Across-the-bay cooperation slams brakes on auto thefts

Image 1 of 2

An auto theft task force created five weeks ago is credited with reversing an alarming increase in auto burglaries and car thefts. 

"Over the past 30 days, we experienced something close to a 32-percent decrease in auto thefts and auto burglaries," Tampa Police Chief Eric Ward told a news conference Friday afternoon. 

That statistic compares to a 47-percent increase in car thefts from January through June in Tampa, a 23-percent increase in St. Petersburg, and a 31-percent increase in territory served by the Pinellas Sheriff's Office. 

"It's all being committed by these people," Pinellas Sheriff Bob Gualtieri declared, pointing to a posterboard filled with the mug shots of 64 young offenders.

Most of them hail from south St. Petersburg, but the law enforcers said they roam the Bay Area in stolen cars, frequently committing other crimes. 

"In one of the incidents, we had recently a group came from St. Pete over to Tampa, and in one night they committed three robberies," Chief Ward said.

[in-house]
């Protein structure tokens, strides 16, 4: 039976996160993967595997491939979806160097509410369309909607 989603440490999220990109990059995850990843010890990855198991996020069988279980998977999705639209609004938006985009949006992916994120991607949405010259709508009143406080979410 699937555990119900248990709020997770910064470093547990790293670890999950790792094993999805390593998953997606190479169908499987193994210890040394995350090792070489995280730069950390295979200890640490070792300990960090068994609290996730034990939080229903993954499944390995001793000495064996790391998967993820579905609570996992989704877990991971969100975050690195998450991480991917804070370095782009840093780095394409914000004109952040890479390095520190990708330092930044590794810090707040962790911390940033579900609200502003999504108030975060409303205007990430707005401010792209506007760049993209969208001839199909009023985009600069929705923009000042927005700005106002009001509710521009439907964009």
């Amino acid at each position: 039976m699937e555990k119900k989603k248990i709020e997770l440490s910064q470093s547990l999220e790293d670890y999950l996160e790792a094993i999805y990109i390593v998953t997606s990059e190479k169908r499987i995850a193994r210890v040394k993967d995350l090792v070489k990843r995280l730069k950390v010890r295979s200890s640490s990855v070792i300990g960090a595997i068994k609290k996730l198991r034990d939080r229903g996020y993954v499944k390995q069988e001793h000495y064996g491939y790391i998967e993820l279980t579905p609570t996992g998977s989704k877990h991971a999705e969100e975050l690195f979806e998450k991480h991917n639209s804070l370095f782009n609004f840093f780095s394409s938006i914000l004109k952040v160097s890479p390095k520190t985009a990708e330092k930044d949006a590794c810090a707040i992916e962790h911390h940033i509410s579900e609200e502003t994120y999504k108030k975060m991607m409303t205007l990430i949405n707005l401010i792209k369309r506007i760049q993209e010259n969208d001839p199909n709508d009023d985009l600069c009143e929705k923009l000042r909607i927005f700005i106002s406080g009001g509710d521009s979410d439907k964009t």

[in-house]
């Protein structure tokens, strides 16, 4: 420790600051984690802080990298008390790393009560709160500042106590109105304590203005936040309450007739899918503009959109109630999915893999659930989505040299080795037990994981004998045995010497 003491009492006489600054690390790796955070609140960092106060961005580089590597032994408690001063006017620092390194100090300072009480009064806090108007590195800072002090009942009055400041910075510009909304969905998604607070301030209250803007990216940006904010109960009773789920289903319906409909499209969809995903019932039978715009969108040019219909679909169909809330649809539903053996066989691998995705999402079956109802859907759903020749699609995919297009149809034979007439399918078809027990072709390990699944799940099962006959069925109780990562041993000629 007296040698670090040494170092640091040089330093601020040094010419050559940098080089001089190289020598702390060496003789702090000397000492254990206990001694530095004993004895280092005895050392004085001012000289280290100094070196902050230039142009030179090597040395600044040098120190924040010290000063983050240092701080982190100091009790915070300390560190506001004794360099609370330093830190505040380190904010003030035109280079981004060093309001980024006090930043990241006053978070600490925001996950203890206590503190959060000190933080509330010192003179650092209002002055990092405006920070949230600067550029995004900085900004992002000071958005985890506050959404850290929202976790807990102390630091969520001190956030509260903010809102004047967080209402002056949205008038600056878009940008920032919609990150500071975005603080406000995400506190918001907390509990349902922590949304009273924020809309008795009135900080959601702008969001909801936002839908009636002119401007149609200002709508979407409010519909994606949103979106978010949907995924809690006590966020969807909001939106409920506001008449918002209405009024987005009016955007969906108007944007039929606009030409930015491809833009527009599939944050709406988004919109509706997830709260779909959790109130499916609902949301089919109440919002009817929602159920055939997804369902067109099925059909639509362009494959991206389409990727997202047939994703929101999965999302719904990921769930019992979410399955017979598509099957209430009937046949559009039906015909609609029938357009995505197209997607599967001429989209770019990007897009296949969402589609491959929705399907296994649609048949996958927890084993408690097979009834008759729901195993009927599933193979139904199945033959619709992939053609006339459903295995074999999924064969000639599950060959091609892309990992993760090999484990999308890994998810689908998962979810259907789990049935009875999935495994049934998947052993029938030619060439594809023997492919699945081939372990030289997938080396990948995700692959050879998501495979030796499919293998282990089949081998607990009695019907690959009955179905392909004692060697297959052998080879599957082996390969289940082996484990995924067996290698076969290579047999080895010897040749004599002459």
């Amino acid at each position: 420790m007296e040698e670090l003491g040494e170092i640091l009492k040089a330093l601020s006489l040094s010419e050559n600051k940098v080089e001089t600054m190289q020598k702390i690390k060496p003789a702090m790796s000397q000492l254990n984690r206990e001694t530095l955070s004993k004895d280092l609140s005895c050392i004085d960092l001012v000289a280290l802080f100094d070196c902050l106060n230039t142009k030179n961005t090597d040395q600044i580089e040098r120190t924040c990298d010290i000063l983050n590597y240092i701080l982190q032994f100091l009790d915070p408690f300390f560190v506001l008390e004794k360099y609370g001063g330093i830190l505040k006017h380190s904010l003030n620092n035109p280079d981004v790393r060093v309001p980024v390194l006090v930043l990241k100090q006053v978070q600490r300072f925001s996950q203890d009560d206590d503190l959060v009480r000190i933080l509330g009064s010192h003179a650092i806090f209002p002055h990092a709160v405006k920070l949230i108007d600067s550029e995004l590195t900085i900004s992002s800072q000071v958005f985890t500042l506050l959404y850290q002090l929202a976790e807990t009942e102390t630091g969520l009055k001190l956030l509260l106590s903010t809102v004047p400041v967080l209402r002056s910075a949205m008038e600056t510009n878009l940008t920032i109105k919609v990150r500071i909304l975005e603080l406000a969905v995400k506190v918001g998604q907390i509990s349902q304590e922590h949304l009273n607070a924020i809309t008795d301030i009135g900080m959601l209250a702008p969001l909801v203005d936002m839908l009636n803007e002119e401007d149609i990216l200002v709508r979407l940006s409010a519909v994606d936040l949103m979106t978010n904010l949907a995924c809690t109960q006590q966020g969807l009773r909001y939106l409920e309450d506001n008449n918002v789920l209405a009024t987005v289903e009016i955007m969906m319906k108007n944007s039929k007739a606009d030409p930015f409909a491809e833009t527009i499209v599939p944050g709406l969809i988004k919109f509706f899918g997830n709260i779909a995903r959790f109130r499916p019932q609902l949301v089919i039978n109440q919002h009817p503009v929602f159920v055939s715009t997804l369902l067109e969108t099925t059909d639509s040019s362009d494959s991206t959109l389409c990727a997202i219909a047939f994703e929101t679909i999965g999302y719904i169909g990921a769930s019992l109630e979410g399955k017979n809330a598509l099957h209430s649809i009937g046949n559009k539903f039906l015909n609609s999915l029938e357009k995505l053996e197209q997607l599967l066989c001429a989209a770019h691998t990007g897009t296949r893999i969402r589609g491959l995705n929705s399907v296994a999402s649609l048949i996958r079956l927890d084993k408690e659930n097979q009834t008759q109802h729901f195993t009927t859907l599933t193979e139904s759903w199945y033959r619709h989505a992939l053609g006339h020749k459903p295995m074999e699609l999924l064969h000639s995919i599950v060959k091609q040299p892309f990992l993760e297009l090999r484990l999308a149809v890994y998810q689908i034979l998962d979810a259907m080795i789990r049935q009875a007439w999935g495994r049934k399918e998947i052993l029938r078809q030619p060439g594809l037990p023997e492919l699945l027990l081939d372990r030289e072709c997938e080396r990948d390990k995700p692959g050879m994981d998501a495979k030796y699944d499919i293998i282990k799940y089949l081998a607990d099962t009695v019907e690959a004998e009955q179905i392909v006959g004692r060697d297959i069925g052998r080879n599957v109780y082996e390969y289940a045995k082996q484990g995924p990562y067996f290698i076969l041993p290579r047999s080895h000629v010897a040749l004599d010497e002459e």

The sheriff said they also like to play cat-and-mouse. 

"Doing car burglaries and stealing cars and joy riding and getting chased by the police has become the flavor of the day," Gualtieri continued.  "As they run, they run red lights...and they are engaging in dangerous and deadly conduct."

Each agency provided 12 officers to the task force, and the sheriff's office and Tampa police provided helicopters.  Seven days a week, intelligence was exchanged.

"At 11 o'clock every morning, we would share information on what cars are being stolen, who's being arrested," St. Petersburg Police Chief Tony Holloway said. 

Lists of stolen cars with images were quickly generated for detectives in unmarked cars. 

"They literally hit the streets with these hot sheets looking for these cars," Gualtieri said. 

But once spotted, a helicopter would be summoned. 

"We could back off, wait for the chopper to spot the vehicle, set a perimeter, and then get these guys and gals as they are coming out of the car," Holloway explained.

All of this effort was Plan B, after Plan A did not work. 

"We tried the education process, which is alerting all of our citizens along that corridor to just simply lock their cars, take their keys out of the cars. That failed, so we had to change gears," Ward said. 

Sheriff Gualtieri repeated the message all three agencies have issued the past several months:  Most of the thievery could be prevented. 

"We have taken 1,576 reports of car burglaries," Gualtieri added. "Eighty-six percent were unlocked cars."